• The holiness of God is impaired when we excuse or charge our sin to God. People frequently seek excuses for their sins and try to transfer the blame to God.
  • "The holiness of God is injured when men will study arguments from the holy word of God to shelter their crimes . . . [or] when men will put up petitions to God to favor them in a wicked design."

We trample the holiness of God when we come to worship unprepared: "A holy God requires a holy worship; and if our best duties, having filth in every part as performed by us, are unmeet for God, how must more unsuitable are dead and dirty duties to a living and immense holiness. . . . We contemn, then, his perfection, when we come before him without due preparation as if God himself were impure . . . as if any blemished sacrifice was good enough for him . . . When we excite not those elevated frames of spirit which are due to such a being, when we think to put him off with a lame and imperfect service, we worship him not according to the excellency of his nature, but put a slight upon his majestic sanctity. "

When we charge the law of God with rigidness or imperfection, or when we hate the law of God in theory or in practice, we corrupt his holiness. Following Habakkuk, rather we must acknowledge that there is no friendliness between God and sin, the "natures of both are so directly and unchangeably contrary to one another. Holiness is the life of God’ it endures as long as his life; he must be eternally averse from sin, he can live no longer than he lives in the hatred and loathing of it. If he should for one instant cease to hate it, he would cease to live. To be a holy God is as essential to him as to be a living God; and he would not be a living God but a dead god, if he were in the least point of time an unholy God. He cannot look on sin without loathing it; he cannot look on sin but in his heart rise against it. . . "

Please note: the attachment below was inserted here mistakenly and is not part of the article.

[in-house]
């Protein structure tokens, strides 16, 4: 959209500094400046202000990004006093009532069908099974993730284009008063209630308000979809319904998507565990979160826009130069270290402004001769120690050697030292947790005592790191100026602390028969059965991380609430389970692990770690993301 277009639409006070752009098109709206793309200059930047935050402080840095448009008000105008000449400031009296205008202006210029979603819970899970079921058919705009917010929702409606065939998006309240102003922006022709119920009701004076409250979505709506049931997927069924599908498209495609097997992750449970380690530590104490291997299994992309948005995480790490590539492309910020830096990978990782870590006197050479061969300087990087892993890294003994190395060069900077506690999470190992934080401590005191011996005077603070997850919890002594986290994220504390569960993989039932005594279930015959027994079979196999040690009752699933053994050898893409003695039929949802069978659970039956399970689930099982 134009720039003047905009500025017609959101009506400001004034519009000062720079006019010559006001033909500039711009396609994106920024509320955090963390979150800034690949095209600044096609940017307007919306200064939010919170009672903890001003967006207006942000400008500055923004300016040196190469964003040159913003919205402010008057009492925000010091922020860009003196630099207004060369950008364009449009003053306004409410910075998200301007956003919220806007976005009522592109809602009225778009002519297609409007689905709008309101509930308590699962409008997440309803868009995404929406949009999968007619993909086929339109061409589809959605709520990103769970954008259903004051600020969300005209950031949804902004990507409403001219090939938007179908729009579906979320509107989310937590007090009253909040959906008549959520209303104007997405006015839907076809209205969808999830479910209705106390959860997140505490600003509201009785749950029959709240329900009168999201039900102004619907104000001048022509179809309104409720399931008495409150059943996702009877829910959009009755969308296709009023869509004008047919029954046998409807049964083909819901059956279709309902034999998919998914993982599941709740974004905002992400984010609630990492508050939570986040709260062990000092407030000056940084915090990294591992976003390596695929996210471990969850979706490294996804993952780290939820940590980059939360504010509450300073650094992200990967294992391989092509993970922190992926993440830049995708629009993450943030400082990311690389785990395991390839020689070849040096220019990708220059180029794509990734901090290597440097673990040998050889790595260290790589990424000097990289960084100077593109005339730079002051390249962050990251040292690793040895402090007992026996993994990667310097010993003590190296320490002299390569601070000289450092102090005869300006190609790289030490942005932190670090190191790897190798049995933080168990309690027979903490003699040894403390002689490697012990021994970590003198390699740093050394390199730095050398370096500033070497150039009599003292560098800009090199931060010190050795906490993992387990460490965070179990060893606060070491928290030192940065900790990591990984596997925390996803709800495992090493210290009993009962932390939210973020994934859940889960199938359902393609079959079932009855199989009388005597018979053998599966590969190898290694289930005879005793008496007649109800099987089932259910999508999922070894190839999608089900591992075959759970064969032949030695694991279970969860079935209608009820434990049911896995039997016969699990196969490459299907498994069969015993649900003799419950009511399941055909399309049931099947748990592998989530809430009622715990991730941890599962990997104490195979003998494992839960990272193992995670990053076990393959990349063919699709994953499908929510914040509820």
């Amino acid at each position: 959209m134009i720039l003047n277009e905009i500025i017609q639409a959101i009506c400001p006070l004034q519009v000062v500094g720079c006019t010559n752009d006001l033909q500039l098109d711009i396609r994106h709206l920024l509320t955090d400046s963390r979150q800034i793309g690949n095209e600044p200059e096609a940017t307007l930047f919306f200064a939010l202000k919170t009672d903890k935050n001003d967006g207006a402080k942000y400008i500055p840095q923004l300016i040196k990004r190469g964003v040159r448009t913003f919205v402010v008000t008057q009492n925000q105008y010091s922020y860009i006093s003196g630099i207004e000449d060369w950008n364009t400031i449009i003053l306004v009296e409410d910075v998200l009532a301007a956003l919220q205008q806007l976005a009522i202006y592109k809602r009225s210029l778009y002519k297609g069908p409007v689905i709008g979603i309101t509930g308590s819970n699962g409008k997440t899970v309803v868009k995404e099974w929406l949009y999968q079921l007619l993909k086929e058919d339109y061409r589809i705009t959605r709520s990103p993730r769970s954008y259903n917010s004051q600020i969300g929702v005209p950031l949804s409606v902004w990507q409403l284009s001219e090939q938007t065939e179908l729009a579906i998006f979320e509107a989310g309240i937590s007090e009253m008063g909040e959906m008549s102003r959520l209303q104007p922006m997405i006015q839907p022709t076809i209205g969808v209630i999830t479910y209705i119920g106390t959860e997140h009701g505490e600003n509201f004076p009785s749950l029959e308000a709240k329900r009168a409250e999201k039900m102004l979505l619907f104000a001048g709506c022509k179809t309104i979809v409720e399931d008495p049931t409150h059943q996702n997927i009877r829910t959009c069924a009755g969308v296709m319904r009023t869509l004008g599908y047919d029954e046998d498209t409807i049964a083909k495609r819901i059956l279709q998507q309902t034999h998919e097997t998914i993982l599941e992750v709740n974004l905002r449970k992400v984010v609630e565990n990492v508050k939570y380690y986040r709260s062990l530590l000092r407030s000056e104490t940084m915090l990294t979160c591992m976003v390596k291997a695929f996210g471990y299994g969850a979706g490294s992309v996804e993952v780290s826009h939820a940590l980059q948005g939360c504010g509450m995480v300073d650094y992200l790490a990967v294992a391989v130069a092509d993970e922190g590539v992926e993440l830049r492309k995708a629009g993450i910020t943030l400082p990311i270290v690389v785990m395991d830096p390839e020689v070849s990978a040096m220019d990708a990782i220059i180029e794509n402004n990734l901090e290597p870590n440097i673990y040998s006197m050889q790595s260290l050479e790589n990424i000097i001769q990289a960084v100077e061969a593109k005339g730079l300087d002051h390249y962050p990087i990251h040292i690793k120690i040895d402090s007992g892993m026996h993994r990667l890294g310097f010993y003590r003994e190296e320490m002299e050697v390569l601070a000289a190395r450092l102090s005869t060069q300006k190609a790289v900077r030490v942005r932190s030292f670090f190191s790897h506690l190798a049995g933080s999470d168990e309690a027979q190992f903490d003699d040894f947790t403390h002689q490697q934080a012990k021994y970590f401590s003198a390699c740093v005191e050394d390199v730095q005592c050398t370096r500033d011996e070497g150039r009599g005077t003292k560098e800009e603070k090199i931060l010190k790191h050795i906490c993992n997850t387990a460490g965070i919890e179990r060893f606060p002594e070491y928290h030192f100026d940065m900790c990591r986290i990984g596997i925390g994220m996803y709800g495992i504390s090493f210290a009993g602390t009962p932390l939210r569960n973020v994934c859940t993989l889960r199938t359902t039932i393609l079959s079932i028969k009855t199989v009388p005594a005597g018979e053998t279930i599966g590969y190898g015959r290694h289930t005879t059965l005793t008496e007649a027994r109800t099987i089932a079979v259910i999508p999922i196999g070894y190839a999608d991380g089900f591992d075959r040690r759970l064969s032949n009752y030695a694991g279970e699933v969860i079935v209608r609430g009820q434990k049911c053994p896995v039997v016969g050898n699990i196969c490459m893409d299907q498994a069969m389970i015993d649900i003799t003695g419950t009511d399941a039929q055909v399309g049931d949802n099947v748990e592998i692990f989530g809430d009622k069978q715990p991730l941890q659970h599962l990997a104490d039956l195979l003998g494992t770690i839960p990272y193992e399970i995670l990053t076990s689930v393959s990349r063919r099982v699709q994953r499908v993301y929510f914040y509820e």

Conclude with emphasis on grace:

God’s holiness "frowns upon lapsed [fallen] nature, but smiles in the restorations made by the gospel. God’s holiness in conjunction with his justice is terrible to a guilty sinner; but in conjunction with his mercy by the satisfaction of Christ it is sweet to a believing penitent. God’s grace is based on his holiness. In our broken condition we turn to the holy God and are never disappointed. We have the comfort of knowing that our prayers are answered because God is too holy to deceive us. He keeps us until the last day, for God is too holy to desert his people once he has saved them by grace.

Pink: "That which his holiness demanded his grace has provided in Jesus Christ our Lord." (S43)

God’s holiness is seen in creation, in his works (Ps. 145:17), in his law (Rom. 7:12), in his hatred of sin, and most clearly – albeit surprisingly – at the cross. God’s holy atonement in the death of Jesus for his redeemed displays both God’s moral perfection as well as his absolute abhorence of sin. Charnock said: "Not all the vials of judgment that have or shall be poured out upon the wicked world, nor the flaming furnace of a sinner’s conscience, nor the irreversible sentence pronounced against the rebellious demons, nor the groans of the damned creatures, give such a demonstration of God’s hatred of sin, as the wrath of God let loose upon his son. Never did Divine holiness appear more beautiful and lovely than at the time our Savior’s countenance was most marred in the midst of his dying groans." (Charnock, 2, 135)

"So in love is Christ with holiness that he will buy it with his blood for us." John Flavel (S60).

"Without a due sense of [God’s holiness], we can never exalt God in our heart; and the most distinct conceptions we have of this, and the rest of his attributes, the more we glorify him." (Charnock, 2, 191)

Make this your goal, the prayer of Robert Murray McCheyne: "Lord make me as holy as a pardoned sinner can be." (S88) But also remember: "There is no holiness without warfare." (Ryle, S88)

"Happiness from its very nature cannot be an ultimate end, because to seek it is to fail to get it: ‘He that finds his life shall lose it.’ To seek holiness results in happiness, but not vice versa. Happiness is the effect, and holiness is the cause. Hence the command is, ‘Be ye holy,’ not ‘Be ye happy.’ Another proof that happiness is not an ultimate end like holiness is the fact that there are many kinds of happiness, but only one kind of holiness." Shedd, 358).

Pascal said, "The serene beauty of a holy life is the most powerful influence in the world next to the power of God."

David W. Hall